The Source of Human Energy – The Three Ways of Drawing Energy from the Sun

By Nikola Tesla, from the manuscripts titled “Problem of Increasing Human Energy” written in the year 1900.

An excerpt taken from the article “The Source of Human Energy – The Three Ways of Drawing Energy from the Sun”, written by Nikola Tesla, one of the greatest inventors ever known to the World, and one of the greatest contributors to the technology of modern civilization.

This article highlight’s the importance of the Sun as related to human energy, and how everything from wind power to wood burning stoves is nothing more than a solar power system of a different form.  Nearly everything we do, when related to energy, is in some way or another devised from the Sun.  Clearly one can do no wrong by harnessing and utilizing solar power.  It is the origin of all energy systems as we know it.  Best of all, solar energy is clean and free.

“First let us ask: Whence comes all the motive power?  What is the spring that drives all?  We see the oceans rise and fall, the rivers flow, the wind, rain, hail, and snow beat on our windows, the trains and steamers come and go; we hear the rattling noise of carriages, the voices from the street; we feel, smell, and taste; and we think of all this.  And all this movement, from the surging of the mighty ocean to that subtle movement concerned in our thought, has but one common cause.  All this energy emanates from one single center, one single source – the Sun.  The Sun maintains all human life and supplies all human energy.  Another answer we have now found to the above great question: To increase the force accelerating human movement means to turn to the uses of man more of the Sun’s energy.  We honor and revere those great men of bygone times whose names are linked with immortal achievements, who have proved themselves benefactors of humanity – the religious reformer with his wise maxims of life, the philosopher with his deep truths, the mathematicians with his formulae, the physicist with his laws, the discover with his principles and secrets wrested from nature, the artist with his forms of the beautiful, – who can the name of him, – who first turned to use the Sun’s energy to save the effort of a weak fellow creature?  That was man’s first act of scientific philanthropy, and its consequences have been incalculable.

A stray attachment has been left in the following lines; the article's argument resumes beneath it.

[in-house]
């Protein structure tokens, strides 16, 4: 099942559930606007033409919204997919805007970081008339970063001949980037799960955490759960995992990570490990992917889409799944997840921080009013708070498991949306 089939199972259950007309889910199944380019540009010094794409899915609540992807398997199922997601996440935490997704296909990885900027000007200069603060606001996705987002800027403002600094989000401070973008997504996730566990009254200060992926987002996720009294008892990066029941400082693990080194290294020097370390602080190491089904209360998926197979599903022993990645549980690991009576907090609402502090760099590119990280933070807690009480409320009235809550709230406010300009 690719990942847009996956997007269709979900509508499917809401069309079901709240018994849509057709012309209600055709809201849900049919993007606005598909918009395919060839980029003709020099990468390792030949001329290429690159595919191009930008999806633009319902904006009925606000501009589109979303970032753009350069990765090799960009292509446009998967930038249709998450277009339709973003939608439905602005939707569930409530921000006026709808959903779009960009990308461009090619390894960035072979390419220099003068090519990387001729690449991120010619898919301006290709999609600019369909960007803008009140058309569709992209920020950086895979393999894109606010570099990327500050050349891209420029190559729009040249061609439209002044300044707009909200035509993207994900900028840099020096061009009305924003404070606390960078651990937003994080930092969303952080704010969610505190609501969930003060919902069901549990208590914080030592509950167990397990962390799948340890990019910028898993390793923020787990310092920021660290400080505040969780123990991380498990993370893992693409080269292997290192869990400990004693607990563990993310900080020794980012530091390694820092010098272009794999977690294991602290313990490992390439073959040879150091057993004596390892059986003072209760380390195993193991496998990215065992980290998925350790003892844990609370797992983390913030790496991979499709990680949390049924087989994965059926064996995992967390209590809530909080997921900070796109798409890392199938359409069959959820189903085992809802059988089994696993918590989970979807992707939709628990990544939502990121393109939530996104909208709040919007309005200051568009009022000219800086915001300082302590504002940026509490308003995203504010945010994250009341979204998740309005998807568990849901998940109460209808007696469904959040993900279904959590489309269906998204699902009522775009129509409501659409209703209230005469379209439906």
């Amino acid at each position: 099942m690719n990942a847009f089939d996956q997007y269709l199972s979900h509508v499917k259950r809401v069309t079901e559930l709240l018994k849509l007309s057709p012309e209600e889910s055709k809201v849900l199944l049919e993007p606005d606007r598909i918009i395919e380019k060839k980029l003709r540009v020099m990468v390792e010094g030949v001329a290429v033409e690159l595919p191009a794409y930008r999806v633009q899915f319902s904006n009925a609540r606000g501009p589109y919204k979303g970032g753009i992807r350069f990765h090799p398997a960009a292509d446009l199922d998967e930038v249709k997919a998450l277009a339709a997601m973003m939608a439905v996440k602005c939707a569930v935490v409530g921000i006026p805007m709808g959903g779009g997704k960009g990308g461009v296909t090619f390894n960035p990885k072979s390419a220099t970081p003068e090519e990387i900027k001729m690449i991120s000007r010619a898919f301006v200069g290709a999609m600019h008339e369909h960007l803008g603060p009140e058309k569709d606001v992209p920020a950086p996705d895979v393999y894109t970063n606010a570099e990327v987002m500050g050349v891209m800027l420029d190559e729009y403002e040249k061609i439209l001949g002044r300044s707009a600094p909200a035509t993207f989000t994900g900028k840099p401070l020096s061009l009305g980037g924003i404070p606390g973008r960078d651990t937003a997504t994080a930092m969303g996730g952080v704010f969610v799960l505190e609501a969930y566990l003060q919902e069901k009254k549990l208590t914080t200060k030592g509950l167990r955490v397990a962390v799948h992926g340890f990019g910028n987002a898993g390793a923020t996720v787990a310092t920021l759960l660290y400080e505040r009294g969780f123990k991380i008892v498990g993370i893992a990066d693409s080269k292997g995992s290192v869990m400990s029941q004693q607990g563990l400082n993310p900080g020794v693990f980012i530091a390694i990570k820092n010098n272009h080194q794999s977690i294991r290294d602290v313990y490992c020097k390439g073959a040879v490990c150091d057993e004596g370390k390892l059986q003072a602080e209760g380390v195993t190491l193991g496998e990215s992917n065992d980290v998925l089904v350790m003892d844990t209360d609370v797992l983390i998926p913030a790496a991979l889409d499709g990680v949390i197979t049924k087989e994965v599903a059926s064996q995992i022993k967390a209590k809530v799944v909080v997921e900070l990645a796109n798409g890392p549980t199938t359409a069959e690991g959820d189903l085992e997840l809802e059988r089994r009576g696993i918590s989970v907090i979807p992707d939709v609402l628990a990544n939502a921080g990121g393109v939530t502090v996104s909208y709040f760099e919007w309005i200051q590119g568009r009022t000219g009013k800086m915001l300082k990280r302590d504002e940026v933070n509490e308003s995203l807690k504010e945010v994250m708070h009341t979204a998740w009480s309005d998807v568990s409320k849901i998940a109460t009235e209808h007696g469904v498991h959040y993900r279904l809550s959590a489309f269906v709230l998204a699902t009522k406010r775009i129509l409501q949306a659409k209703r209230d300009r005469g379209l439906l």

From the very beginning three ways of drawing energy from the Sun were open to man.  The savage, when he warmed his frozen limbs at a fire kindled in some way, availed himself of the energy of the Sun stored in the burning material.  When he carried a bundle of branches to his cave and burned them there, he made use of the Sun’s stored energy transported from one to another locality.  When he set sail to his canoe, he utilized the energy of the Sun supplied to the atmosphere or ambient medium.  There can be doubt that the first is the oldest way.  A fire, found accidentally, taught the savage to appreciate its beneficial heat.  He then very likely conceived the idea of carrying the glowing embers to his abode.  Finally he learned to use the force of a swift current of water or air.  It is characteristic of modern development that progress has been effected in the same order.  The utilization of the energy stored in wood or coal, or, generally speaking, fuel, led to the steam engine.  Next a great stride in advance was made in energy transportation by the use of electricity, which permitted the transfer of energy from one locality to another without transporting the material.  But as to the utilization of the energy of the ambient medium, no radical step forward has as yet been made known.

Leave a Comment